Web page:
Remember when Google was just a search engine? We often still think about it that way, yet we are frequently reminded of the breadth of product offerings and ultimately the power the company possesses. Power, or energy rather, is actually something Google could end up selling in the future.
Google recently applied for approval from the Federal Energy Regulatory Commission for the right to purchase and monetize energy, just like the utility companies you are already familiar with do. Google has said that its actions had more to do with the enormous amount of energy it consumes itself (consider all of the machinery and equipment it takes to keep a company like Google running at its current pace on a daily basis).
Questions have been raised however, about if Google could actually end up functioning as a utility. From the sounds of it, the company isn't exactly ruling it out.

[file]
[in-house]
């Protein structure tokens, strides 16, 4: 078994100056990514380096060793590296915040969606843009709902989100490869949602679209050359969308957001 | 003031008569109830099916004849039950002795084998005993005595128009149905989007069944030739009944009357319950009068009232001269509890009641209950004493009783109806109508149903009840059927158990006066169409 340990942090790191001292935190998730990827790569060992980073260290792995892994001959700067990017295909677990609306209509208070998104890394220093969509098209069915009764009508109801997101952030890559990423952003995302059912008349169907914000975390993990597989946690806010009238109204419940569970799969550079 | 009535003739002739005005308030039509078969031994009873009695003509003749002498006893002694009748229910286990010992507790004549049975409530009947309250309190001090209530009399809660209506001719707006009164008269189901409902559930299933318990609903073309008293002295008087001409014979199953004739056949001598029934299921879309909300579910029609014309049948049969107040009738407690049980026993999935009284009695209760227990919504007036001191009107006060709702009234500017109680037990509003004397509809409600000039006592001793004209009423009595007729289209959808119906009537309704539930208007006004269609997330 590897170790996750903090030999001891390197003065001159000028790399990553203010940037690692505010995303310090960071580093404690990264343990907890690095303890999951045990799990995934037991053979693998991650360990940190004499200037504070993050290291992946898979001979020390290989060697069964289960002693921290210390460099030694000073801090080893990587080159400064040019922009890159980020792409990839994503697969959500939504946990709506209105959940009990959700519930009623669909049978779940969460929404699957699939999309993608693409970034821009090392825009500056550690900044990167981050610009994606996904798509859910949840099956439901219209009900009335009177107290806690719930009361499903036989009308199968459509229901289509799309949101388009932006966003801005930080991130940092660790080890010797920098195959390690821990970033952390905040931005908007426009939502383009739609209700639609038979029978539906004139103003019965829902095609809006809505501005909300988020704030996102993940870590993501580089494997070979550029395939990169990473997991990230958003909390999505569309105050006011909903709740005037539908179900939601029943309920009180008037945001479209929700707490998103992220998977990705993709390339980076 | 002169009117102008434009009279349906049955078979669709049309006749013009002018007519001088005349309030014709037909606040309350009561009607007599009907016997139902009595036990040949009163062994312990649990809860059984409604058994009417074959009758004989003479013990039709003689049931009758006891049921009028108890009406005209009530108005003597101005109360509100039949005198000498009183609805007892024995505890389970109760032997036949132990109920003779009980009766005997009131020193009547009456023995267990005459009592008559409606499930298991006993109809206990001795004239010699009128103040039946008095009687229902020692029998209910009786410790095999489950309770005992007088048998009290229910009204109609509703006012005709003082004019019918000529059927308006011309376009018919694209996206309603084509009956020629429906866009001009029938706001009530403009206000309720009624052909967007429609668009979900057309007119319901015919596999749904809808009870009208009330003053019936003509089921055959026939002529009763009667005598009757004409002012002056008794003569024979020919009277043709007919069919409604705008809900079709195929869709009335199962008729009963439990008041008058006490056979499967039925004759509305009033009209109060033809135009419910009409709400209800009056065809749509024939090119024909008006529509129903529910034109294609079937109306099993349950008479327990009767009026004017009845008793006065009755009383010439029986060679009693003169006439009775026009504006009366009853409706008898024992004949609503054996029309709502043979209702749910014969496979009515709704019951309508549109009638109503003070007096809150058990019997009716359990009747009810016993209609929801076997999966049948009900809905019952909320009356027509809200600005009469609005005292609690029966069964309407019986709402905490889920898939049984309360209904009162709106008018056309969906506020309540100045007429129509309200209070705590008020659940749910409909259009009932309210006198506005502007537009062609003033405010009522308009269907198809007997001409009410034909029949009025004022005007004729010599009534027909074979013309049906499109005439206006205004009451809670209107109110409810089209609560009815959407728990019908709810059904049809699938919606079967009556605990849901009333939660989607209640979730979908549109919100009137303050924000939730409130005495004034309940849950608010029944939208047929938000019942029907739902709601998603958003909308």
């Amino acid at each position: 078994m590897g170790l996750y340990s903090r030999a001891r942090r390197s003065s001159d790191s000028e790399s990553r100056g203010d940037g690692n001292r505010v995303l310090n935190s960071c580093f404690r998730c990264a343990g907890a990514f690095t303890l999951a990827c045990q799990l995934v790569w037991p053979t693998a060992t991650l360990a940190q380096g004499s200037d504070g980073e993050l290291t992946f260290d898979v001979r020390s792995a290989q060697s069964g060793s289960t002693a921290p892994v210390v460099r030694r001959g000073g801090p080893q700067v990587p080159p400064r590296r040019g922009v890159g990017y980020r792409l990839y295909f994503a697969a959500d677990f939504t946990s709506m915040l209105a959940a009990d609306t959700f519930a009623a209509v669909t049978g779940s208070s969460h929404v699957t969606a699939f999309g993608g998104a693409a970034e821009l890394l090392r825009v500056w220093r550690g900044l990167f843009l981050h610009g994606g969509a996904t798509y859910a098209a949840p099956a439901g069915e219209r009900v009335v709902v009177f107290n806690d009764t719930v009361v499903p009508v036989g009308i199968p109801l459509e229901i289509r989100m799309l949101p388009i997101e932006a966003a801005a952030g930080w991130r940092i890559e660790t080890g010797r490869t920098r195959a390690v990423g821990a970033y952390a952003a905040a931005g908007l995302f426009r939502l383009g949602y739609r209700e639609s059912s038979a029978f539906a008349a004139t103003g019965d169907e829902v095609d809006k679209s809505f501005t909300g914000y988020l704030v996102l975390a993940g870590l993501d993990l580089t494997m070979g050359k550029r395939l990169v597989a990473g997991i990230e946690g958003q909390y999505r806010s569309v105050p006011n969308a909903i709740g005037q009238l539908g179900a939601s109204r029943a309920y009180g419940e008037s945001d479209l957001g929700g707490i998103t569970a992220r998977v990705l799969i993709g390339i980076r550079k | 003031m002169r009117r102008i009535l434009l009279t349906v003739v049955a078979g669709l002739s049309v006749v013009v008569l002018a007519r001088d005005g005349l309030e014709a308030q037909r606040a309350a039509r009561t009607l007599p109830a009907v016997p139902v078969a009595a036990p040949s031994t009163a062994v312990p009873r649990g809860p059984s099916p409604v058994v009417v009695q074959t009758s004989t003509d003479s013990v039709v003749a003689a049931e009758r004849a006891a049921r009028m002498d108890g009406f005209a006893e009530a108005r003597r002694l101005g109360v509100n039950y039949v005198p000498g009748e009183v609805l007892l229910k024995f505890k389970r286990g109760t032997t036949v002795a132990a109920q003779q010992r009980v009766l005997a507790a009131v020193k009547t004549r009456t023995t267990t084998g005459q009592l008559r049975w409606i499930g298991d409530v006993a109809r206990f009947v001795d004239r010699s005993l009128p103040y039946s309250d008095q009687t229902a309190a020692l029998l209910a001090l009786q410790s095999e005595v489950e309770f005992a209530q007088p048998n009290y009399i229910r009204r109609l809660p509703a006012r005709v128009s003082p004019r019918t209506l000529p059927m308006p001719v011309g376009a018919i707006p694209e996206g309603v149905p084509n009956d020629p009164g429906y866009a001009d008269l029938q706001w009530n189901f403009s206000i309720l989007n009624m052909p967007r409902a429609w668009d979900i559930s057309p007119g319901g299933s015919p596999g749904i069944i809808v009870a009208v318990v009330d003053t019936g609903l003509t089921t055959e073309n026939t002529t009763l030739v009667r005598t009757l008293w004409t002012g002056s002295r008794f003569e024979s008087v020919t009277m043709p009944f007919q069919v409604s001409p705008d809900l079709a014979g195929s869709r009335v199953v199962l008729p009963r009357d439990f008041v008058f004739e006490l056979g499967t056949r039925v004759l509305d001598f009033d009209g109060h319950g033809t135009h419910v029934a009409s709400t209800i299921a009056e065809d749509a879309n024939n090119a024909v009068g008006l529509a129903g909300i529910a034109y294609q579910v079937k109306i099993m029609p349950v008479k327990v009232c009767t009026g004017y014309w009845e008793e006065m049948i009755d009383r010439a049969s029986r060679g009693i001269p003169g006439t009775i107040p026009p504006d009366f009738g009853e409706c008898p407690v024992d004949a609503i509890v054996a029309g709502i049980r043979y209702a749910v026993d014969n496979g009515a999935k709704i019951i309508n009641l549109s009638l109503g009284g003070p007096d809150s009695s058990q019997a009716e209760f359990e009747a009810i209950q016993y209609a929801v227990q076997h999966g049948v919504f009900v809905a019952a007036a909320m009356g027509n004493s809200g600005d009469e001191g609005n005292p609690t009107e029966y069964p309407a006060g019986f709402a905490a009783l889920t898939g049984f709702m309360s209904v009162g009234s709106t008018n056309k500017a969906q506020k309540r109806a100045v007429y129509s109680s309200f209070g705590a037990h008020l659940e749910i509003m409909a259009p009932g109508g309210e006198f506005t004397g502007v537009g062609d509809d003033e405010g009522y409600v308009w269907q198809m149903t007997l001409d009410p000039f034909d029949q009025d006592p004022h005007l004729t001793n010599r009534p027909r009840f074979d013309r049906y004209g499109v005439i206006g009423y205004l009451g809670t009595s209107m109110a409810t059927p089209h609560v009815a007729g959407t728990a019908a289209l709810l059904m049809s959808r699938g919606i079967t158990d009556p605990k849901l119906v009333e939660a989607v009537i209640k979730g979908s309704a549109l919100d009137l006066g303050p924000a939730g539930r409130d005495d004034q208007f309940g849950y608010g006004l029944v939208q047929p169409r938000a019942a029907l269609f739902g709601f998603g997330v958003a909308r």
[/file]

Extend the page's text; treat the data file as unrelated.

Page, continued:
Jeffrey Marlow with the New York Times asked Google's "Green Energy Czar" Bill Weihl if the company views its work on alternative energy as a money-making component. In his response, Weihl noted that some of Google's initiatives come from Google.org (the company's philanthropic arm), and said:
The reason Google.org is not just a foundation is that lots of people believe that if you want to have a big impact at scale on the world, then you need to go beyond what a 501(c)3 can do, which is to make charitable grants, so you need the ability to invest in companies, to do engineering projects, to do things that might at some point actually make money.
We’d be delighted if some of this stuff actually made money, obviously; it is not our goal to not make money. All else being equal, we’d like to make as much money as we can, but the principal goal is to have a big impact for good.
Google says its goal is to make renewable energy cheaper than coal. Coal is said to be the source of about half of the electricity consumed in the US. Google is looking at concentrated solar thermal, enhanced geothermal, and wind energies.